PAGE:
This is the conclusion of two separate reports that were published ahead of a review by the new Irish government of the current renewable energy support mechanism (REFIT).
The Irish Wind Energy Association (IWEA) commissioned a report on the cost of wind from analytical consultancy Redpoint Energy in readiness to combat any negative policy changes after the new government came to power following elections last month.
The new centre-right Fine Gael/centre-left Labour coalition government has indicated that it will review the support mechanism to ensure that the system remains cost beneficial as Ireland struggles with economic recovery.
However, the REFIT proposal is currently before European commissioners and is awaiting imminent state-aid approval. IWEA chief operating officer Catriona Diviney says that the commissioners have already indicated that they do not support any retrospective changes to policy once it has been approved.
Retrospective changes to the Spanish feed-in-tariff last year has caused huge uncertainty in the renewables market there.
The IWEA report, published in March, found that an 11.5% reduction in wholesale electricity prices would be achieved through delivering 45% of the overall generation mix from wind by 2020. This is just above the Irish target of 40%.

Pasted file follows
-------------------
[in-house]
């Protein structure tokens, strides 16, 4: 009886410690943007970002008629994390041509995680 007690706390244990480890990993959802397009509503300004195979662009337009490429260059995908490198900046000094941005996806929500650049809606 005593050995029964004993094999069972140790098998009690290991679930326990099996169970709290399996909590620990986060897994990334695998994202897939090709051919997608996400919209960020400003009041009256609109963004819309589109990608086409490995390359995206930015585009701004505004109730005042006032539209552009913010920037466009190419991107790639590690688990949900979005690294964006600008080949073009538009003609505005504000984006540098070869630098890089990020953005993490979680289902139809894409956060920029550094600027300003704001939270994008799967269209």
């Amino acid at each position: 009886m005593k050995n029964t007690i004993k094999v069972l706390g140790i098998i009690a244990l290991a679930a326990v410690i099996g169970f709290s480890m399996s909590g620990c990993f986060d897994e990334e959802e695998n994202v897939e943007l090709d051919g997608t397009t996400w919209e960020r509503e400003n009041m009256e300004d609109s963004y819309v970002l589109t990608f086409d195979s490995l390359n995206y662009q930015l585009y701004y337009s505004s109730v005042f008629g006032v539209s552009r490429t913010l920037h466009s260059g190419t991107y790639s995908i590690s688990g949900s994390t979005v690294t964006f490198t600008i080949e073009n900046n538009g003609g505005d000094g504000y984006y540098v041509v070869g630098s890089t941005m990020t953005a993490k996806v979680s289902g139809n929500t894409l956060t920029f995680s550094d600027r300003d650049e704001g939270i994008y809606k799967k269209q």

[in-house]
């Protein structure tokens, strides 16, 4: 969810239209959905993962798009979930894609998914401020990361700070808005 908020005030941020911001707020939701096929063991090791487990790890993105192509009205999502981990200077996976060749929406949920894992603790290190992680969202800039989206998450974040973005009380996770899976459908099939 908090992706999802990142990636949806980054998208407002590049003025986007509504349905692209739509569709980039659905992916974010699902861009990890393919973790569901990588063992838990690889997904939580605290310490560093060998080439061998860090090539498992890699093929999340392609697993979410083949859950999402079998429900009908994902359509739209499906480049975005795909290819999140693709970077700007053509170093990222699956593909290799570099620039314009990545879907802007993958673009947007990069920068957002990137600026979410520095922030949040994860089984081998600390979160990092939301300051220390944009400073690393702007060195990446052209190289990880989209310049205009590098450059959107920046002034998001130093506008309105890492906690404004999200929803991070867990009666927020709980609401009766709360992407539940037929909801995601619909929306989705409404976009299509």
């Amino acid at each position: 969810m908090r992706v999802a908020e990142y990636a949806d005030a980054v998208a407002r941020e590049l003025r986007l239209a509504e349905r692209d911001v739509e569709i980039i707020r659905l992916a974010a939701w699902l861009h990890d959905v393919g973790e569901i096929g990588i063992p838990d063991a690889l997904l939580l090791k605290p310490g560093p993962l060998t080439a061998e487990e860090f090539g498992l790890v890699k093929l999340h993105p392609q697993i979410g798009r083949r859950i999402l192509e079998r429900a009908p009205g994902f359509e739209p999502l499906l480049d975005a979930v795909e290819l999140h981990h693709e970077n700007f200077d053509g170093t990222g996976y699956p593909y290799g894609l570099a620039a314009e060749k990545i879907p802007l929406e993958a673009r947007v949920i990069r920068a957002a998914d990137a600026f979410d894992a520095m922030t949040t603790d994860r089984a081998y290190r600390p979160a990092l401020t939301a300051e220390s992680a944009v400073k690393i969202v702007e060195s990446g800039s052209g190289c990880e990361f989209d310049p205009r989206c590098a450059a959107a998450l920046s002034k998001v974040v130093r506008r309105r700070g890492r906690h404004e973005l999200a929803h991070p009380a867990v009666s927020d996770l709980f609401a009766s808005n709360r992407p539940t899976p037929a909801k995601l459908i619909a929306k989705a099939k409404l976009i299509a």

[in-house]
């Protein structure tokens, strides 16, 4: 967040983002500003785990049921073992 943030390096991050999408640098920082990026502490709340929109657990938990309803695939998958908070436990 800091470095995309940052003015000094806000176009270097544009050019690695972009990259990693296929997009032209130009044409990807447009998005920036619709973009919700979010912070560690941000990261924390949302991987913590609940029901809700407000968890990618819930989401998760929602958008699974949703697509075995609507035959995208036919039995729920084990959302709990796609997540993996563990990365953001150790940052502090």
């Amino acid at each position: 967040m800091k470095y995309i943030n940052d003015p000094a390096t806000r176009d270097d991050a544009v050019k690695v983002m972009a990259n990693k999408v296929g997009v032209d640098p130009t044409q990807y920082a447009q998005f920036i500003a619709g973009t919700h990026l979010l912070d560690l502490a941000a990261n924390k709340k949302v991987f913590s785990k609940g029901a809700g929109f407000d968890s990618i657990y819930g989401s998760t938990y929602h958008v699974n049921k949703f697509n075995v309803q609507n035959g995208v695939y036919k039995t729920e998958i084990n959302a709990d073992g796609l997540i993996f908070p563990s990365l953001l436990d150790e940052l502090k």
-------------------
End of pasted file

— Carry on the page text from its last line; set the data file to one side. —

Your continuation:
Wind energy currently accounts for approximately 12% of Ireland's electricity needs. The study predicts that in 2011 savings for consumers as a result of wind generation are set to reach EUR36.6 million.
Redpoint Energy director Phil Grant says: "Our analysis shows that increased levels of wind generation will displace coal and gas-fired generation, and reduce the costs of electricity production." The report goes on to say that savings will increase if oil and gas prices rise.
IWEA chief executive Dr Michael Walsh says that, even allowing for the cost of developing new transmission lines to connect wind generation, by 2020 customers could save almost EUR100 million per year. "This is because the saving in the wholesale process of EUR256 million greatly outweighs the cost of Public Service Obligation (PSO) support of EUR52 million and the EUR108 million annual costs of new network," he says.
The PSO allows additional costs of renewables support to be passed on to electricity customers.
Brian Motherwell, chief operations officer of Ireland's national energy authority SEAI, says: "It is right that we keep the focus on energy costs, and it is very good news to see that we can capture the benefits of wind energy without having to pay extra for them. And as fossil fuel prices increase, the economic benefits become more significant."
A second report, from the Irish Academy of Engineering, published in February, paints a bleaker picture. It claims that planned development of the wind industry in Ireland could cost the country more than EUR10 billion and calls for a halt to all wind farms planned for the next five years.
This report does not take into account gas and oil prices.